Broadcast media: the publicly owned broadcaster, Eesti Rahvusringhaaling (ERR), operates 2 TV channels and 5 radio networks; growing number of private commercial radio stations broadcasting nationally, regionally, and locally; fully transitioned to digital television in 2010; national private TV channels expanding service; a range of channels are aimed at Russian-speaking viewers; high penetration rate for cable TV services with more than half of Estonian households connected (2008)
Internet country code: .ee
Internet hosts: 865,494 (2012)
Internet users: 971,700 (2009)
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Airports: 18 (2013)
country comparison to the world: 141
Airports (paved runways): total 13
over 3,047 m: 2
2,438 to 3,047 m: 8
1,524 to 2,437 m: 2
914 to 1,523 m: 1 (2013)
Airports (unpaved runways): total 5

1,524 to 2,437 m: 1
914 to 1,523 m: 1
under 914 m: 3 (2013)
Heliports: 1 (2012)
Pipelines: gas 868 km (2013)
Railways: total 1,196 km
broad gauge: 1,196 km 1.520-m and 1.524-m gauge (133 km electrified) (2011)
Roadways: total 58,412 km
(includes urban roads) paved: 10,427 km (includes 115 km of expressways)
unpaved: 47,985 km (2011)
Waterways: 335 km (320 km are navigable year round) (2011)
Merchant marine: total 25

by type: cargo 4, chemical tanker 1, passenger/cargo 18, petroleum tanker 2

foreign-owned: 3 (Germany 1, Norway 2)

registered in other countries: 63 (Antigua and Barbuda 10, Belize 1, Cambodia 1, Canada 1, Cook Islands 1, Cyprus 6, Dominica 6, Finland 2, Latvia 3, Malta 16, Russia 1, Saint Vincent and the Grenadines 8, Sierra Leone 2, Sweden 3, Venezuela 1, unknown 1) (2010)
Ports and terminals: major seaport(s): Kuivastu, Kunda, Muuga, Parnu Reid, Sillamae, Tallinn
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Military branches: Estonian Defense Forces (Eesti Kaitsevagi): Land Force (Maavagi), Navy (Merevagi), Air Force (Ohuvagi), Defense League (Kaitseliit) (2012)
Military service age and obligation: 18-27 for compulsory military or governmental service, conscript service requirement 8-11 months depending on education; NCOs, reserve officers, and specialists serve 11 months (2013)
Manpower available for military service: males age 16-49: 291,801
females age 16-49: 302,696 (2010 est.)
Manpower fit for military service: males age 16-49: 210,854
females age 16-49: 251,185 (2010 est.)
Manpower reaching militarily significant age annually: male: 6,668
female: 6,309 (2010 est.)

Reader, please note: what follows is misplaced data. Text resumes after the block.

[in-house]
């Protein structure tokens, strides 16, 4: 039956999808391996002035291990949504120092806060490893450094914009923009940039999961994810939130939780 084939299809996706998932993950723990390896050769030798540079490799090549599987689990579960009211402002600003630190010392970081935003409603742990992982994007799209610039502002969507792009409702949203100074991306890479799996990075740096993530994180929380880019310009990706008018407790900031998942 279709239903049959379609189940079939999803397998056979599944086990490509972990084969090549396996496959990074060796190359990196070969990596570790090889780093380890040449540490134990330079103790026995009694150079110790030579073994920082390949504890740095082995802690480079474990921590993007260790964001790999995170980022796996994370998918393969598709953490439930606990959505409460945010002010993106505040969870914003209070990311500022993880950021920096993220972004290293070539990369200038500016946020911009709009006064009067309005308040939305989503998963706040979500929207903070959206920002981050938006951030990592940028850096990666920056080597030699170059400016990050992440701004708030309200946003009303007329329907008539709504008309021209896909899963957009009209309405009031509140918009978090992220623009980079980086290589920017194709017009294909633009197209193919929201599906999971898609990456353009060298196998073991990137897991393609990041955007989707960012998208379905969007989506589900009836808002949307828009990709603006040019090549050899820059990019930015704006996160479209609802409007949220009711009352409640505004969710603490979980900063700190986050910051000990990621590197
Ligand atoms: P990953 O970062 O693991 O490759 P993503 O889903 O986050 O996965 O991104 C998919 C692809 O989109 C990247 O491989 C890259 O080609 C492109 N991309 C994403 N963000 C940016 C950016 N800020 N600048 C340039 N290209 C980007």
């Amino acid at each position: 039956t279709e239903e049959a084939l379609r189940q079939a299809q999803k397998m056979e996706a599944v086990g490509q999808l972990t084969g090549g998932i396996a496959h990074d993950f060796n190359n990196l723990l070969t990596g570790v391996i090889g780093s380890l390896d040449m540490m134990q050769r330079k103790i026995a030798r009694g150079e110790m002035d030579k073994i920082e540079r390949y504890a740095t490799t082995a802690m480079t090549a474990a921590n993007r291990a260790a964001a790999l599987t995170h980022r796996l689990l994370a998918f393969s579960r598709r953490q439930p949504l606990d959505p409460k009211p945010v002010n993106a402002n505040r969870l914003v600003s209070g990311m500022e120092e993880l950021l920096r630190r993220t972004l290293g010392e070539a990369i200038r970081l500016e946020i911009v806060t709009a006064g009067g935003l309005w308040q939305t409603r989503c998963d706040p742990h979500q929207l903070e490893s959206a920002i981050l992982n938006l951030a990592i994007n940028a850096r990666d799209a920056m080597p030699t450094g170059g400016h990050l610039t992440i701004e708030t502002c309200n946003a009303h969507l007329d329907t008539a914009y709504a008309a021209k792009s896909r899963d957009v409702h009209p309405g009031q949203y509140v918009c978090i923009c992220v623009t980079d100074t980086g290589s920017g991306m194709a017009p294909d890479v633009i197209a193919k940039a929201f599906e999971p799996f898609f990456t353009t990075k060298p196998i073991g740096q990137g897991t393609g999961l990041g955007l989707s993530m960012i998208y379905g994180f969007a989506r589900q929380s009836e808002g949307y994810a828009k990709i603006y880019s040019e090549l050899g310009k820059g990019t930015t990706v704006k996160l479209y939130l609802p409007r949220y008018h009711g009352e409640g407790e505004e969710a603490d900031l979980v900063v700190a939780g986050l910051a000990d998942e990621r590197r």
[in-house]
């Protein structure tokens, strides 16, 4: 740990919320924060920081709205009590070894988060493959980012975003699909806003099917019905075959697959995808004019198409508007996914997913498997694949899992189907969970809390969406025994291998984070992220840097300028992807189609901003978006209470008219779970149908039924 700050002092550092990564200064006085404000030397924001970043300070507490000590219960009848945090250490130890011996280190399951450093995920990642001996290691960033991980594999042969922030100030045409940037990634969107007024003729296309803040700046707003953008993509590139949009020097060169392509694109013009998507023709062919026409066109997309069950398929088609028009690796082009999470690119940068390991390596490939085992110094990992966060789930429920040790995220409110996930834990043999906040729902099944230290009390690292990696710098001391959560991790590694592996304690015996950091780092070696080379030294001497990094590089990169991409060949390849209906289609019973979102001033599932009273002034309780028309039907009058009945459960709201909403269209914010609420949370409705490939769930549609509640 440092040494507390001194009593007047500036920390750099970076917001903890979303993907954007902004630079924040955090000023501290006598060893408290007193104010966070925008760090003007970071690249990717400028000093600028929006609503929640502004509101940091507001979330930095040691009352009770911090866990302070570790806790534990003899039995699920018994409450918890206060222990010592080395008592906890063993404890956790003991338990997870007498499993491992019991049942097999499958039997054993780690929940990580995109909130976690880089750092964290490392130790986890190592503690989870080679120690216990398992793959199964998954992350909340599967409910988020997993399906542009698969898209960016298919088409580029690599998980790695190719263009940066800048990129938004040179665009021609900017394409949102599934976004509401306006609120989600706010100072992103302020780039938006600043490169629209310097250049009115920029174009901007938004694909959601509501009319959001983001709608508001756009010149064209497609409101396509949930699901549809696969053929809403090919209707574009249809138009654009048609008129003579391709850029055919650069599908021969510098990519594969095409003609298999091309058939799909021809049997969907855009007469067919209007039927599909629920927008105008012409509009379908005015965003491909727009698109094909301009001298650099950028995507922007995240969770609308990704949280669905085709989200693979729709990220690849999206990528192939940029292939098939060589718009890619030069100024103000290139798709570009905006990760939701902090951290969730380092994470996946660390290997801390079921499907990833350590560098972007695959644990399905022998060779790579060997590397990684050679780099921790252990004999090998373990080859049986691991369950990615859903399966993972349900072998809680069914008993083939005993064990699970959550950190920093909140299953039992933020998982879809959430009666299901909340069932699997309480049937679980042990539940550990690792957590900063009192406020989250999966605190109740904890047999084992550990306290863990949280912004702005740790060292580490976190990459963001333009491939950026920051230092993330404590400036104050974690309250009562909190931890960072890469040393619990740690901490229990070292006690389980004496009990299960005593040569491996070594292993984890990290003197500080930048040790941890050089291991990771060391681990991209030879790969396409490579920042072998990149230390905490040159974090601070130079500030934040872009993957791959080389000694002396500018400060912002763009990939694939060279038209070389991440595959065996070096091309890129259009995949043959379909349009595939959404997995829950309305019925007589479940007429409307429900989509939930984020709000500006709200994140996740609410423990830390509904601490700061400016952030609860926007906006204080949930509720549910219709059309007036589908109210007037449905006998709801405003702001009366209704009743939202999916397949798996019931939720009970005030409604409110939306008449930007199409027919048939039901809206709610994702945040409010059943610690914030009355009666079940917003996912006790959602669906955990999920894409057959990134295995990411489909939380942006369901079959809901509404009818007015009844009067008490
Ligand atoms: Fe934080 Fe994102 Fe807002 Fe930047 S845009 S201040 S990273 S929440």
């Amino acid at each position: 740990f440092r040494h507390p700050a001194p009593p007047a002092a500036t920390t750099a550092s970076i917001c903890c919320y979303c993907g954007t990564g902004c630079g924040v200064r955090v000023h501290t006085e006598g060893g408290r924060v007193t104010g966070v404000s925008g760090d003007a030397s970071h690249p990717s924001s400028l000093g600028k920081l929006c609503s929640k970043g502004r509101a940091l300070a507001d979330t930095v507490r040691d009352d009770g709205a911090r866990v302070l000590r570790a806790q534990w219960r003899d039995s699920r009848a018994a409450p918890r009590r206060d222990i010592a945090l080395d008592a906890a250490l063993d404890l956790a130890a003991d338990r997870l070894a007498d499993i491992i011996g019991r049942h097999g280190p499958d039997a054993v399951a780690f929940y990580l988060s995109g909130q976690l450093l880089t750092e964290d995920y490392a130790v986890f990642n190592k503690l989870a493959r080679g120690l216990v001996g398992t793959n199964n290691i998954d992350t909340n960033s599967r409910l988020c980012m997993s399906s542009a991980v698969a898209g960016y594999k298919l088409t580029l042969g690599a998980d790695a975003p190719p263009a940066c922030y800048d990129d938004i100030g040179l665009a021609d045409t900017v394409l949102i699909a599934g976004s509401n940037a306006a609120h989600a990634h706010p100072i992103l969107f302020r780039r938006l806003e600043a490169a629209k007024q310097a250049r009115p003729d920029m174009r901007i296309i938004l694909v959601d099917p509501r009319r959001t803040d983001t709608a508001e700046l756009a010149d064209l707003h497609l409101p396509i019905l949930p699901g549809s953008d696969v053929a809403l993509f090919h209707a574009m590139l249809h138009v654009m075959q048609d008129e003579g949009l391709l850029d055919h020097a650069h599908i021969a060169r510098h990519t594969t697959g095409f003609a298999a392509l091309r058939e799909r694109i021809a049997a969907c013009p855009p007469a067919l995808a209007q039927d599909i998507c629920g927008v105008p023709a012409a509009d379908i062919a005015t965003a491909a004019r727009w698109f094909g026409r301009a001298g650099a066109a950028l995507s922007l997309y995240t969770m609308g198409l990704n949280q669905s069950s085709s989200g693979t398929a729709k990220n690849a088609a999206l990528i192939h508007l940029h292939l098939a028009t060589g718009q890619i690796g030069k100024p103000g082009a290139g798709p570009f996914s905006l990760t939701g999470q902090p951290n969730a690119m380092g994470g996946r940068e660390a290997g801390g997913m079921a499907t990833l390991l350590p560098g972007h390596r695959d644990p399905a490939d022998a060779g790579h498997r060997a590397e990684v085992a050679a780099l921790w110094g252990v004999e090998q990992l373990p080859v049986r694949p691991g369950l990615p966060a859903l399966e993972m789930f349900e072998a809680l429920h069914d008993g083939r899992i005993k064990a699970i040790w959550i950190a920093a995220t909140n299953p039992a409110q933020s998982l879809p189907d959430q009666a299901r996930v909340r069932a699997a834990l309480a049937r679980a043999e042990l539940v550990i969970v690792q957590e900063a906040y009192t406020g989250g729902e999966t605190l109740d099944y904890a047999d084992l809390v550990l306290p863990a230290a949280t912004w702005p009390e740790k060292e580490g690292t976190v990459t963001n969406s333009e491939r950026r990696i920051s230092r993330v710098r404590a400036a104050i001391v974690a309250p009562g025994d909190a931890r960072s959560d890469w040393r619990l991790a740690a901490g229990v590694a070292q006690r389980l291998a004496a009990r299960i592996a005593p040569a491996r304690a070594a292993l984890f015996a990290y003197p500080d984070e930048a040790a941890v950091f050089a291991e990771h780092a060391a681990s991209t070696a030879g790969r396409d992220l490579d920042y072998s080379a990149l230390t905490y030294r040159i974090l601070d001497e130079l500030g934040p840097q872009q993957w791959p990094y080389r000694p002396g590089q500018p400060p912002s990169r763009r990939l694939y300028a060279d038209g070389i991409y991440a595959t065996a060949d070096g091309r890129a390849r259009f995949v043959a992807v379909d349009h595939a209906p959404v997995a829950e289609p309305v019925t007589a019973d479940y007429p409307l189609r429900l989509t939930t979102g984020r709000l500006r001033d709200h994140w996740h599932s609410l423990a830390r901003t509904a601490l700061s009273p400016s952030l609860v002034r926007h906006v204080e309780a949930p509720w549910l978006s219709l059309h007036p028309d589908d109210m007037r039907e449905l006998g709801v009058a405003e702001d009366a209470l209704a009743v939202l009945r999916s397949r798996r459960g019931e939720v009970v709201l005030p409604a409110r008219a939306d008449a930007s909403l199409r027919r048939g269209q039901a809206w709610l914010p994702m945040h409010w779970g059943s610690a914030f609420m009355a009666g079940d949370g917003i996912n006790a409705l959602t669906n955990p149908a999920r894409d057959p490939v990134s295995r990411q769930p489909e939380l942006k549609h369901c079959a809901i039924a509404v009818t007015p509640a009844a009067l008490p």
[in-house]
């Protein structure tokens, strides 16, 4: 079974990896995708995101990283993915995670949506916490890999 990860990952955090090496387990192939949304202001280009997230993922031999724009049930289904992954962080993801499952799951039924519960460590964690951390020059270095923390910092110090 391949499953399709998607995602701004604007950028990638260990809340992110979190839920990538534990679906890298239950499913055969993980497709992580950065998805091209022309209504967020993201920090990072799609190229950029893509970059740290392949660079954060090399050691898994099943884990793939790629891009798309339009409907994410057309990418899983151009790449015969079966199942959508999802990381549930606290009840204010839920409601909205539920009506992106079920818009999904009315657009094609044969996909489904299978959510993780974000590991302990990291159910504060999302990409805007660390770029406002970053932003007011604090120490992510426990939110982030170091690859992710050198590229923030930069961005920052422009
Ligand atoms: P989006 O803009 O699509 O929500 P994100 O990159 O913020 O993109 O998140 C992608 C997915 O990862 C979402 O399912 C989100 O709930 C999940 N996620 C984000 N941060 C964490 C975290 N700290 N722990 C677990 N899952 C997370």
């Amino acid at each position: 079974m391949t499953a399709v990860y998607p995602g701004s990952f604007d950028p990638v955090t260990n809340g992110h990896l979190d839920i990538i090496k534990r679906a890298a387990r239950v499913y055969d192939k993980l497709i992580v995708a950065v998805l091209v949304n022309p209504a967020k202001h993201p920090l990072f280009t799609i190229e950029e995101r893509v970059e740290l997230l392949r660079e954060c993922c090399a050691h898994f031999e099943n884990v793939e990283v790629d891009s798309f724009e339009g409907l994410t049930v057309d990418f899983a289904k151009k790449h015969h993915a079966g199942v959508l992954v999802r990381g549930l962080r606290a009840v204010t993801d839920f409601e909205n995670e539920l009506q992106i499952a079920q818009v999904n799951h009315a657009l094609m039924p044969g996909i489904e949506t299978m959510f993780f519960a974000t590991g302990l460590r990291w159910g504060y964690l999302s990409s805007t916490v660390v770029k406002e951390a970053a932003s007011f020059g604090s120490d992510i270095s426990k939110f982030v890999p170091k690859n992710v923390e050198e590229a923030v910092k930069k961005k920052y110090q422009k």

Military expenditures: 2% of GDP (2005 est.)
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 Transnational Issues
Disputes - International: Russia and Estonia in May 2005 signed a technical border agreement, but Russia in June 2005 recalled its signature after the Estonian parliament added to its domestic ratification act a historical preamble referencing the Soviet occupation and Estonia's pre-war borders under the 1920 Treaty of Tartu; Russia contends that the preamble allows Estonia to make territorial claims on Russia in the future, while Estonian officials deny that the preamble has any legal impact on the treaty text; Russia demands better treatment of the Russian-speaking population in Estonia; as a member state that forms part of the EU's external border, Estonia implements strict Schengen border rules with Russia
Refugees and internally displaced persons:
stateless persons: 94,235 (2012); note - after becoming independent in 1991, automatic citizenship was restricted to those who were Estonian citizens prior to the 1990 Soviet occupation and their descendants; thousands of ethnic Russians remained stateless when forced to choose between passing Estonian language and citizenship tests or applying for Russian citizenship; one reason for demurring on Estonian citizenship was to retain the right of visa-free travel to Russia; stateless residents can vote in local elections but not general elections; stateless parents who have been lawful residents of Estonia for at least five years can apply for citizenship for their children before they turn 15
Illicit drugs: growing producer of synthetic drugs; increasingly important transshipment zone for cannabis, cocaine, opiates, and synthetic drugs since joining the European Union and the Schengen Accord; potential money laundering related to organized crime and drug trafficking is a concern, as is possible use of the gambling sector to launder funds; major use of opiates and ecstasy
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   Source: CIA - The World Factbook